Traveling and Learning in India

Photo of Maylen and friends from India

A blog post by SOLES PhD in Leadership Studies Student Ambassador Maylén Rafuls Rosa

As I write this, many Global Studies courses have been canceled or postponed due to the outbreak of the Coronavirus. I feel incredibly grateful that I got the opportunity to go to India in January with Dr. Maya Kalyanpur and several other wonderful colleagues from SOLES. India was definitely on my bucket list. I had already fallen in love with the food, but after my trip to India, I have also fallen in love with its people. 

Photo of Maylen and friends from India

During my month in India, I was able to visit several cities and states including Delhi, the capital, Mumbai, an economic and culturally important city, as well as Goa, Kerala and Tamil Nadu in the South. I saw urban centers teeming with activity and labyrinthine markets. I saw palm trees and beautiful mountains and beaches, especially in the South. I visited several religious sites, from Hindu and Sikh temples to Mosques to Catholic and Christian churches in the South. I heard Hindi, Marathi, Punjabi, Konkani, Kannada, Tamil, Malayalam and perhaps several other languages I was unable to recognize. Thanks to my friend Lenin Raj Thankaraj, who is also a PhD student in the Leadership Studies Department, I spent a lot of time with Catholic priests in the Southern state of Kerala, and learned about how Catholic charities offer an enormous amount of support to their communities, including providing education centers at all levels of the system, even into college!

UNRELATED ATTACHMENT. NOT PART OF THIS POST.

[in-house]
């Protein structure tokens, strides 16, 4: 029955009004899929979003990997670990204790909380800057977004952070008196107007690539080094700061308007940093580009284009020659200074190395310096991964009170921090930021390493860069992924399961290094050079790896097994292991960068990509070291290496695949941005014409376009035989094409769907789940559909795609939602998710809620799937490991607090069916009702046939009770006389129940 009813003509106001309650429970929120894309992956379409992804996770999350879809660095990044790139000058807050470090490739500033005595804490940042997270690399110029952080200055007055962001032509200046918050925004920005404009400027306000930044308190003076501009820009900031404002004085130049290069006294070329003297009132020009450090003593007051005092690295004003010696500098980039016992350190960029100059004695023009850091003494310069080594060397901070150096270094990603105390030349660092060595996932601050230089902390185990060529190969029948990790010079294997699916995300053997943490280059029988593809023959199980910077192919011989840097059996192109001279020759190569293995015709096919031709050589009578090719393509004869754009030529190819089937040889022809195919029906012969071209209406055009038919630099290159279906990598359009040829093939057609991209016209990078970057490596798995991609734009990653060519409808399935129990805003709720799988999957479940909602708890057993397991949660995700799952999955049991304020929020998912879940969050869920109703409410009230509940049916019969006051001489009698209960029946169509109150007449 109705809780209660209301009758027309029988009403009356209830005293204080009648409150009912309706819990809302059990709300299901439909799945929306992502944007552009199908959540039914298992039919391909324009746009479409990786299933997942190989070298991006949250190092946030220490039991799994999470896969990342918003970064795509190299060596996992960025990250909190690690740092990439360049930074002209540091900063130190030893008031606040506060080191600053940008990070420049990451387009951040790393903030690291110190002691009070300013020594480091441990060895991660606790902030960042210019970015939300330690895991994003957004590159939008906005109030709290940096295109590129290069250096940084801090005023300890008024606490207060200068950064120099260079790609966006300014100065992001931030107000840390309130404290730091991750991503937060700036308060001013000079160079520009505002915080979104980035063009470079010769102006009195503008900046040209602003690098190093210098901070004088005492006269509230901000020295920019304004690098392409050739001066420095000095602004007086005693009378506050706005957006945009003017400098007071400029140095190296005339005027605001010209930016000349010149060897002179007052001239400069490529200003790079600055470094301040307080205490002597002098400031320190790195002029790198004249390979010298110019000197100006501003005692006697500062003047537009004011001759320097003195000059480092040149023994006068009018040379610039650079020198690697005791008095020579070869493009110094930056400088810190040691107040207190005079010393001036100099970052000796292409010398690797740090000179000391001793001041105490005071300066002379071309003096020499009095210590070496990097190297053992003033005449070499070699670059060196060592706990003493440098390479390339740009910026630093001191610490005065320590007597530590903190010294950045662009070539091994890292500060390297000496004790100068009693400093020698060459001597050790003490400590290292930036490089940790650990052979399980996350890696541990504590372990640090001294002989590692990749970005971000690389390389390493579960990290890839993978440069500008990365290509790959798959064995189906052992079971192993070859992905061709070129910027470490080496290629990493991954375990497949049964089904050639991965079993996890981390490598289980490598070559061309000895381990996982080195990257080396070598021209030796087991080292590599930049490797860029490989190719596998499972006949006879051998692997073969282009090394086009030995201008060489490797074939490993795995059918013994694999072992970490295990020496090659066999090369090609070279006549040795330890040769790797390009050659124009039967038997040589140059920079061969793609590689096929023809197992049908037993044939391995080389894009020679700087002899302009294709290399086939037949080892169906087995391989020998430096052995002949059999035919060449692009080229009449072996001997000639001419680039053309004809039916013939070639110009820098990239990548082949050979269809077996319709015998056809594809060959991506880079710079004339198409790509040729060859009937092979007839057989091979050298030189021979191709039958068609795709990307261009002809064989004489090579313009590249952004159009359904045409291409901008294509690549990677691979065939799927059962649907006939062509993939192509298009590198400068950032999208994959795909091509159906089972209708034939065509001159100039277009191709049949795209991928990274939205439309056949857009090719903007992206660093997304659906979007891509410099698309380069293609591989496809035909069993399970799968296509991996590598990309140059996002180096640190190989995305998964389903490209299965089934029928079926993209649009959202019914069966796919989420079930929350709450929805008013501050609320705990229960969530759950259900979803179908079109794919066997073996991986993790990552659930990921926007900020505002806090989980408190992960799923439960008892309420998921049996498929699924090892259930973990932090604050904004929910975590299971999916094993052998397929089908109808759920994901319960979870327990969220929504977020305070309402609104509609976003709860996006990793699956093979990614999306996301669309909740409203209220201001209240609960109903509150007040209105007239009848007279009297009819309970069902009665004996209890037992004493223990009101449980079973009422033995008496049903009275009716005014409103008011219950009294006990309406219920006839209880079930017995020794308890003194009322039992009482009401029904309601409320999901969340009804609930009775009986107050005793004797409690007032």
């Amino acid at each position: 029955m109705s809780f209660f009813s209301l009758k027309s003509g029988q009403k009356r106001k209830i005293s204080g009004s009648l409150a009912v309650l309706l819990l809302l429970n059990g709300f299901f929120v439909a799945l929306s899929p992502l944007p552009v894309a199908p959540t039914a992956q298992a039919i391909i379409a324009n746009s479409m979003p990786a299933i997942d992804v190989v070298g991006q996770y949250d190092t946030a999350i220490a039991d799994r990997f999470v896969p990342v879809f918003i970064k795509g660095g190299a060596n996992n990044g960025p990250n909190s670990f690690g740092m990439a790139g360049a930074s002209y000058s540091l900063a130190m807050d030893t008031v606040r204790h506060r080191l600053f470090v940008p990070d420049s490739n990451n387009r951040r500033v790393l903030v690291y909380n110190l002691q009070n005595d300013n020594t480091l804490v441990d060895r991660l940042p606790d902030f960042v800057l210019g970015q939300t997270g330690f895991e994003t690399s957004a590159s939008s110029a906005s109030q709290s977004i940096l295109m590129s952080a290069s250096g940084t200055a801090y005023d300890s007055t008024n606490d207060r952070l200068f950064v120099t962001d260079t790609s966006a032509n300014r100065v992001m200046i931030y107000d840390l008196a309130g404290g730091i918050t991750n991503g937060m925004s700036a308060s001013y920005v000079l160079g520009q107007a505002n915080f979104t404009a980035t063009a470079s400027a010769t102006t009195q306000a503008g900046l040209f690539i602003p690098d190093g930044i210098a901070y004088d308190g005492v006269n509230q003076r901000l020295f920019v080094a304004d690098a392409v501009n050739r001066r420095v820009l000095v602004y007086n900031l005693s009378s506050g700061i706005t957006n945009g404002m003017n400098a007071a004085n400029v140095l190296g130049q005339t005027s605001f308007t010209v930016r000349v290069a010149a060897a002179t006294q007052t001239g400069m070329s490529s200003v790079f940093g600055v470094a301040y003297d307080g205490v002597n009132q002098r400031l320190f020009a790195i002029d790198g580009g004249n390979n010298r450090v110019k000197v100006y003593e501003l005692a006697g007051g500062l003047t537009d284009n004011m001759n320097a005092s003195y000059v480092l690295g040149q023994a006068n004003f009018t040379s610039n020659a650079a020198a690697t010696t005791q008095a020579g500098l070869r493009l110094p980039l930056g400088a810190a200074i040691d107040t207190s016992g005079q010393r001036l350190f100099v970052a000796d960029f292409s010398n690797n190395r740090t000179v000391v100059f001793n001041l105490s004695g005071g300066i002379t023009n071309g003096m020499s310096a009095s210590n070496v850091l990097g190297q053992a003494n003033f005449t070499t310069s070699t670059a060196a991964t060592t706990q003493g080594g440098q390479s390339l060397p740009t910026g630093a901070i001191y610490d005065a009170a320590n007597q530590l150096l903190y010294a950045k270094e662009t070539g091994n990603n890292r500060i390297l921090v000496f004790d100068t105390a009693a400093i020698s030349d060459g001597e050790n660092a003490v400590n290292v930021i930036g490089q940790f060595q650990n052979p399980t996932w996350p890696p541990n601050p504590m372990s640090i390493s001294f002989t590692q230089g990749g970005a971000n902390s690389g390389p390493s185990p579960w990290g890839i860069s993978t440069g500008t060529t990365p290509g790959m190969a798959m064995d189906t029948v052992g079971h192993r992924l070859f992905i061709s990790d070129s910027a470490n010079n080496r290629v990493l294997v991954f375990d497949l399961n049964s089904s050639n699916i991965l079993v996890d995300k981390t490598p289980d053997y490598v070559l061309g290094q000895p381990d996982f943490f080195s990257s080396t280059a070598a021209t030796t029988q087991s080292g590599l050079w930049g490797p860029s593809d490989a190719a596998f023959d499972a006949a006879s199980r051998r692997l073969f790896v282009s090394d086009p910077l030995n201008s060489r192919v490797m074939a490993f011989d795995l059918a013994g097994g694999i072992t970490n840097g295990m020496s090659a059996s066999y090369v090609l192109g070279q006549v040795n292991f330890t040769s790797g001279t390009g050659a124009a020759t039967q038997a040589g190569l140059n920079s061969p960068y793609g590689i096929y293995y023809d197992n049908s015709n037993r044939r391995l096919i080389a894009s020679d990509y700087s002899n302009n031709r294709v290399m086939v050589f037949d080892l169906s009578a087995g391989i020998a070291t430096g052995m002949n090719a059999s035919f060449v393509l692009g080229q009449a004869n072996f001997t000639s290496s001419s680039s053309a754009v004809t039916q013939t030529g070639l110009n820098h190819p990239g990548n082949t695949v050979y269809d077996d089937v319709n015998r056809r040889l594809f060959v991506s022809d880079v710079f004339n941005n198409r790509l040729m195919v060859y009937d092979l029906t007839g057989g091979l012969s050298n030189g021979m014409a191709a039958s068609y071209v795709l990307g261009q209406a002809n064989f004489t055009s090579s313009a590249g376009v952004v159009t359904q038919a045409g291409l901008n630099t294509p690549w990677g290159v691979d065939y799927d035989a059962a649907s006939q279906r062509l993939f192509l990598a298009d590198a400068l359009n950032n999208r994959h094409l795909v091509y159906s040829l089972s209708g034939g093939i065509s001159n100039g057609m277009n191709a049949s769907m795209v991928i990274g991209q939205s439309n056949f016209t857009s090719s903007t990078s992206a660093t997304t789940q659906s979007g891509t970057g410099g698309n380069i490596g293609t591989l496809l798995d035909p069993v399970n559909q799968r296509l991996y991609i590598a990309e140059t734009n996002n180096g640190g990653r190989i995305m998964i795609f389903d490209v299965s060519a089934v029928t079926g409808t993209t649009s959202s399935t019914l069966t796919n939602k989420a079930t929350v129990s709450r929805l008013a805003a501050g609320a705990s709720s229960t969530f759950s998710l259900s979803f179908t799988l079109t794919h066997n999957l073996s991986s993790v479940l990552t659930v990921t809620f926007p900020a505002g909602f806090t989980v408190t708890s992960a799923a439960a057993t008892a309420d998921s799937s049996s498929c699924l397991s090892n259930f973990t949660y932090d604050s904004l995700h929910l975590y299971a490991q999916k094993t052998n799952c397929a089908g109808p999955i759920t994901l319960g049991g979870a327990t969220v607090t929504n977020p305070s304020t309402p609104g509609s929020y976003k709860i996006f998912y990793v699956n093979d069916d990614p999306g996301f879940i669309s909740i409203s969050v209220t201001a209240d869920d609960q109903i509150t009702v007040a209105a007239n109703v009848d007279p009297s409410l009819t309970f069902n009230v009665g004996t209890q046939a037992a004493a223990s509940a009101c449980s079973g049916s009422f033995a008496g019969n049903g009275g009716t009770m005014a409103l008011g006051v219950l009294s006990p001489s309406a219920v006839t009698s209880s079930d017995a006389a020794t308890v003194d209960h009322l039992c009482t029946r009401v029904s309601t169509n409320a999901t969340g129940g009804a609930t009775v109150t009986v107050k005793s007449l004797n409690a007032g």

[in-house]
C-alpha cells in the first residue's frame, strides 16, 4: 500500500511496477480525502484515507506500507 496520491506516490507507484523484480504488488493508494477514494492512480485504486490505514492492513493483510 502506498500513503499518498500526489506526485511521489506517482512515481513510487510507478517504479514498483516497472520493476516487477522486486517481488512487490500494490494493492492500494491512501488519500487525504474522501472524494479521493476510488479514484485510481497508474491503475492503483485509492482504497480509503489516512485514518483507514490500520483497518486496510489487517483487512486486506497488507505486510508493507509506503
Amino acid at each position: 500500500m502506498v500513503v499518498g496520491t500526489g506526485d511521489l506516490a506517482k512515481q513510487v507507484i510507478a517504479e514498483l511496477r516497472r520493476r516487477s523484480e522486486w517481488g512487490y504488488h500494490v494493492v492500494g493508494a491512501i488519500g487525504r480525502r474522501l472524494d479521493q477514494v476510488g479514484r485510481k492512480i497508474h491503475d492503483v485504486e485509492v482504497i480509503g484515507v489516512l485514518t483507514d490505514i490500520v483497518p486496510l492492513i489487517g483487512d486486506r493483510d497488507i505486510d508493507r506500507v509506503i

One of the highlights of the trip was visiting schools and meeting with teachers in a variety of contexts, from public government schools to low-fee private schools to independent private institutions. While I expected that there might be lots of differences between the Indian and US educational systems, I saw more similarities once I got there. I saw that there are huge inequities in how education is dealt out just like in the United States, and that in both countries, teachers are committed to doing right by their students and are fighting every day to provide them with the best opportunities, regardless of how difficult their teaching conditions might be. All in all, what I found most inspiring was the resilience of the teachers. 

Finally, when we visit a country, beyond all the different places we photograph or foods we try or experiences we have, and long after the memories of those things have expired, one thing always remains: our memory of the people. The people I met in India welcomed all of us with curiosity, openness and love. The Mumbai graduate students we interacted with taught us a great deal about their culture and educational systems; they challenged and stimulated us intellectually, often sharing resources that we certainly wouldn’t have had access to were we here on campus. Most importantly, I gained friends that I can truly say will be life-long.  We still communicate via Whatsapp every single day, and since we returned in late January, there is not a day which passes in which the people I met in India do not cross my mind. 

Photo of Maylen and Dr. Kalyanpur

I want to thank Dr. Kalyanpur for organizing such a beautiful trip. I want to acknowledge all my colleagues from SOLES and from Mumbai for their contributions to my life. Travel is such a transformative experience and whereas we were all strangers before this trip, I am now happy to call them my friends. 

About the Author:  My name is Maylén Rafuls Rosa, and I am a first-year PhD student in the Leadership Studies Department as well as a full-time high school teacher and coach. Please do not hesitate to reach out if you have any questions about SOLES or about Global Study Courses

2 thoughts on “Traveling and Learning in India

Leave a Reply

Your email address will not be published. Required fields are marked *

*